By Rupert Thompson, Chief Investment Officer at Kingswood
There is often a disconnect between market moves and domestic headlines but last week it was particularly acute. The wave of new restrictions in the UK, along with Boris Johnson’s warnings of an Omicron tidal wave, were juxtaposed with a 3.0% rebound in global equities.
All the more odd, at least superficially, was that Omicron was behind the bounce. Markets took heart from news that a third jab should provide substantial protection against infection (up to 75% according to a UK study). It is still early days, but this was enough to bolster hopes that Omicron will provide no more than a temporary dent to the global recovery.
Global equities are now back up to their mid-November high in sterling terms and only 1.5% below it in local currency terms. They have returned, including dividends, a sizeable 20-21% year-to-date. More impressive still, global equity prices are now some 26% above their pre-pandemic high in February 2020.
Despite the size of these gains, we believe equities still have further upside over the coming year. The key driver here will be corporate earnings, just as it has been over the past year. Despite Omicron’s best efforts, we continue to expect economic growth to be quite strong next year.
A further reopening of the service sector, spending of some of the excess savings built up during the pandemic and a rebuilding of inventories should all keep growth above trend. These positive forces should more than outweigh reduced fiscal support and the squeeze on spending power from the surge in inflation.
Earnings, however, will only drive further market gains as long as there is no major de-rating. We expect valuations to decline a little, as they have done over the last year, but not dramatically so. Price-earnings ratios are not as stretched as they were, and equities still look fairly valued relative to bonds.
The outlook for inflation is critical. It will determine the extent of the forthcoming central bank tightening which represents a potential drag on both economic growth and equity valuations.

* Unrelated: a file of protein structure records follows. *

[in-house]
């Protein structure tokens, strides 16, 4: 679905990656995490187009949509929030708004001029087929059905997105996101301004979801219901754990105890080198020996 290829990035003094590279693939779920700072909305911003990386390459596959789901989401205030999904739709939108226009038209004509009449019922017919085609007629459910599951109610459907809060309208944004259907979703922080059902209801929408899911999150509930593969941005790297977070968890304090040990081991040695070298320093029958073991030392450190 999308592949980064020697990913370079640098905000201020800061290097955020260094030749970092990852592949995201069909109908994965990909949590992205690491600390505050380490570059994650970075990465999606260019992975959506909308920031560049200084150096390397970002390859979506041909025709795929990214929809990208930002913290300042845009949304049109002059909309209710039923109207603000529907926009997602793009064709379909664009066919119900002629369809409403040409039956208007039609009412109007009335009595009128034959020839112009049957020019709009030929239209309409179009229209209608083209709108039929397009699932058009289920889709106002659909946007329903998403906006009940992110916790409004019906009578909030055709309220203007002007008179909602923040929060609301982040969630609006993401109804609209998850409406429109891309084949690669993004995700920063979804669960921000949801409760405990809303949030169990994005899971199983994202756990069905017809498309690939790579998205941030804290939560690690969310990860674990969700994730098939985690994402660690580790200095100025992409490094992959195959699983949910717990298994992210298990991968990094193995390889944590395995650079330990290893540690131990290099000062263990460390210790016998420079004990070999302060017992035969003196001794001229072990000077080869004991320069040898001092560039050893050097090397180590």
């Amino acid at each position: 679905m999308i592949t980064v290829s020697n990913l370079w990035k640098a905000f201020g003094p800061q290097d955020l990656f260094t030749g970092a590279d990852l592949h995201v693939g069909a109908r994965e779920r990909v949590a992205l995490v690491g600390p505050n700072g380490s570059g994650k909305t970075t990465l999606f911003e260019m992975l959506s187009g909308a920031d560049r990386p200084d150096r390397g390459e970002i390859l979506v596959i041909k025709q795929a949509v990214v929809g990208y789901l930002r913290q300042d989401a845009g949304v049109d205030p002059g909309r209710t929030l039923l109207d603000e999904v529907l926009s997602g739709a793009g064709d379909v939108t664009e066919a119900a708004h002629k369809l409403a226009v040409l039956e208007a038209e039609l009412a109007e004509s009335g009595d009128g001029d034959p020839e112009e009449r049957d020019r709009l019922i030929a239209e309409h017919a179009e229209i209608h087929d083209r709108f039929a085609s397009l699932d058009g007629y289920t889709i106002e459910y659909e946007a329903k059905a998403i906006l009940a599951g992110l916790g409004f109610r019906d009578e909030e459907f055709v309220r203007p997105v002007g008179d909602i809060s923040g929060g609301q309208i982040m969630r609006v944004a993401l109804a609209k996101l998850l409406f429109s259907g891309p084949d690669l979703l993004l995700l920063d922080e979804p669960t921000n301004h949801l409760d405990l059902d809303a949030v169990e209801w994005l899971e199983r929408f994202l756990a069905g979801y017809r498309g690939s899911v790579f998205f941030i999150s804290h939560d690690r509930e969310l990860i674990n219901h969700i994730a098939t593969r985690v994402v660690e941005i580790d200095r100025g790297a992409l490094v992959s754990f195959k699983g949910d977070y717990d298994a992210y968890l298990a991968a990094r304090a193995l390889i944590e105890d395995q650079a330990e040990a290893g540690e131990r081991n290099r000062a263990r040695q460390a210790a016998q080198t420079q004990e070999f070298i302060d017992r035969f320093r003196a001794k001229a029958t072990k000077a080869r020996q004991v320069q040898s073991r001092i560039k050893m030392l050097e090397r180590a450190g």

Friday saw US inflation hit 6.8% in November, the highest level since 1982. The core measure also rose to 4.9%, a 30-year high. These numbers follow Fed Chair Powell’s recent admission that the surge in inflation could no longer be described as transitory. They mean the Fed is all the more likely to announce on Wednesday an acceleration of its QE tapering plans.
We discussed the inflation outlook in detail two weeks ago. Suffice it to say, we expect inflation to remain elevated into next spring before falling back as some of this year’s upward pressures reverse. With economies continuing to run relatively hot, inflation should settle around 2.5-3% in the US and UK, some 1% higher than pre-pandemic and above the 2% target of the Fed and BOE.
In the US, with quantitative easing now looking likely to end in March, this sets the stage for two or three rate increases by end-2022. As for the UK, Omicron means an increase next week now looks unlikely. Lift-off should be delayed until February, with rates then heading up to 0.75-1.0% by the end of next year.
Policy tightening of this order of magnitude should not prove a major headwind for equities. However, it does leave the outlook for bonds looking poor. Yields should continue to trend higher even if, as over the past year, the path is far from a straight line. Government bonds may deliver outright negative returns over the coming year while corporate bonds are unlikely to return much more than 1%.
All this leaves us comfortable retaining our constructive pro-equity stance, with our allocation a little higher than we would expect over the long term. Prospective returns are considerably lower than over the past year and the risks have risen now policy is starting to be tightened. But even so, equities continue to look more attractive than bonds. With considerable cash still on the side-lines and looking for a home, TINA (there is no alternative) looks set to remain a support for equities, even as central banks reduce their support.